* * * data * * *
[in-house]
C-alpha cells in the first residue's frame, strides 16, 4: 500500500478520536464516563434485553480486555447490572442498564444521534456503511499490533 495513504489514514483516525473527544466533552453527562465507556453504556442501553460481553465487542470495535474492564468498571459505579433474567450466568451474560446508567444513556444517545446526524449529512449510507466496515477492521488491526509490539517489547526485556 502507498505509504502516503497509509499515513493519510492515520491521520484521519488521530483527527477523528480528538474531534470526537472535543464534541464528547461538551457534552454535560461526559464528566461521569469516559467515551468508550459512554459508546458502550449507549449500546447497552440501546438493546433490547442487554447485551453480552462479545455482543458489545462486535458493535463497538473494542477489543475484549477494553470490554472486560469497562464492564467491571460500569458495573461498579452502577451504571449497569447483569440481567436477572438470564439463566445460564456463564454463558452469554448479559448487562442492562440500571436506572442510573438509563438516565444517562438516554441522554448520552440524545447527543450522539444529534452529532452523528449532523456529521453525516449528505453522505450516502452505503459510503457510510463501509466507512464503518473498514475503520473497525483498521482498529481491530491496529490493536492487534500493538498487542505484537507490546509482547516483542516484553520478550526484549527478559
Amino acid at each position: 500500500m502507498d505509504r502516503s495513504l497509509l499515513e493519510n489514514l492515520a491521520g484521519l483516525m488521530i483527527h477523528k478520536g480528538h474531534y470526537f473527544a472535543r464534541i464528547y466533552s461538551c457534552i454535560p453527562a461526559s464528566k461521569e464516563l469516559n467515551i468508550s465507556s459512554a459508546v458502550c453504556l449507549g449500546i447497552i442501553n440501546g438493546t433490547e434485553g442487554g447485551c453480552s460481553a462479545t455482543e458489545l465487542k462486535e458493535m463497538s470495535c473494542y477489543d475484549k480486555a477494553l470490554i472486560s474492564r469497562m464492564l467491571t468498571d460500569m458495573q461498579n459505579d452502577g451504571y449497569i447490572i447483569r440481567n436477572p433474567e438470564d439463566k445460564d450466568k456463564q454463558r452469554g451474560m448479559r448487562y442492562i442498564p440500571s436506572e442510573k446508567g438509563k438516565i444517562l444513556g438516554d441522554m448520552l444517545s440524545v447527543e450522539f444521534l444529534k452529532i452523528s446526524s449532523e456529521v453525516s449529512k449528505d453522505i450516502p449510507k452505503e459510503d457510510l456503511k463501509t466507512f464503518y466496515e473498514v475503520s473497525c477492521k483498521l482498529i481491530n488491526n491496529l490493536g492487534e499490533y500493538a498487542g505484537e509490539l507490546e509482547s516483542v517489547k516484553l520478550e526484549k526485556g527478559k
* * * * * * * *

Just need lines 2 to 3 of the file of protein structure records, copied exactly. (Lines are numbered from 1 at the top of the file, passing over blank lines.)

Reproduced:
C-alpha cells in the first residue's frame, strides 16, 4: 500500500478520536464516563434485553480486555447490572442498564444521534456503511499490533 495513504489514514483516525473527544466533552453527562465507556453504556442501553460481553465487542470495535474492564468498571459505579433474567450466568451474560446508567444513556444517545446526524449529512449510507466496515477492521488491526509490539517489547526485556 502507498505509504502516503497509509499515513493519510492515520491521520484521519488521530483527527477523528480528538474531534470526537472535543464534541464528547461538551457534552454535560461526559464528566461521569469516559467515551468508550459512554459508546458502550449507549449500546447497552440501546438493546433490547442487554447485551453480552462479545455482543458489545462486535458493535463497538473494542477489543475484549477494553470490554472486560469497562464492564467491571460500569458495573461498579452502577451504571449497569447483569440481567436477572438470564439463566445460564456463564454463558452469554448479559448487562442492562440500571436506572442510573438509563438516565444517562438516554441522554448520552440524545447527543450522539444529534452529532452523528449532523456529521453525516449528505453522505450516502452505503459510503457510510463501509466507512464503518473498514475503520473497525483498521482498529481491530491496529490493536492487534500493538498487542505484537507490546509482547516483542516484553520478550526484549527478559
Amino acid at each position: 500500500m502507498d505509504r502516503s495513504l497509509l499515513e493519510n489514514l492515520a491521520g484521519l483516525m488521530i483527527h477523528k478520536g480528538h474531534y470526537f473527544a472535543r464534541i464528547y466533552s461538551c457534552i454535560p453527562a461526559s464528566k461521569e464516563l469516559n467515551i468508550s465507556s459512554a459508546v458502550c453504556l449507549g449500546i447497552i442501553n440501546g438493546t433490547e434485553g442487554g447485551c453480552s460481553a462479545t455482543e458489545l465487542k462486535e458493535m463497538s470495535c473494542y477489543d475484549k480486555a477494553l470490554i472486560s474492564r469497562m464492564l467491571t468498571d460500569m458495573q461498579n459505579d452502577g451504571y449497569i447490572i447483569r440481567n436477572p433474567e438470564d439463566k445460564d450466568k456463564q454463558r452469554g451474560m448479559r448487562y442492562i442498564p440500571s436506572e442510573k446508567g438509563k438516565i444517562l444513556g438516554d441522554m448520552l444517545s440524545v447527543e450522539f444521534l444529534k452529532i452523528s446526524s449532523e456529521v453525516s449529512k449528505d453522505i450516502p449510507k452505503e459510503d457510510l456503511k463501509t466507512f464503518y466496515e473498514v475503520s473497525c477492521k483498521l482498529i481491530n488491526n491496529l490493536g492487534e499490533y500493538a498487542g505484537e509490539l507490546e509482547s516483542v517489547k516484553l520478550e526484549k526485556g527478559k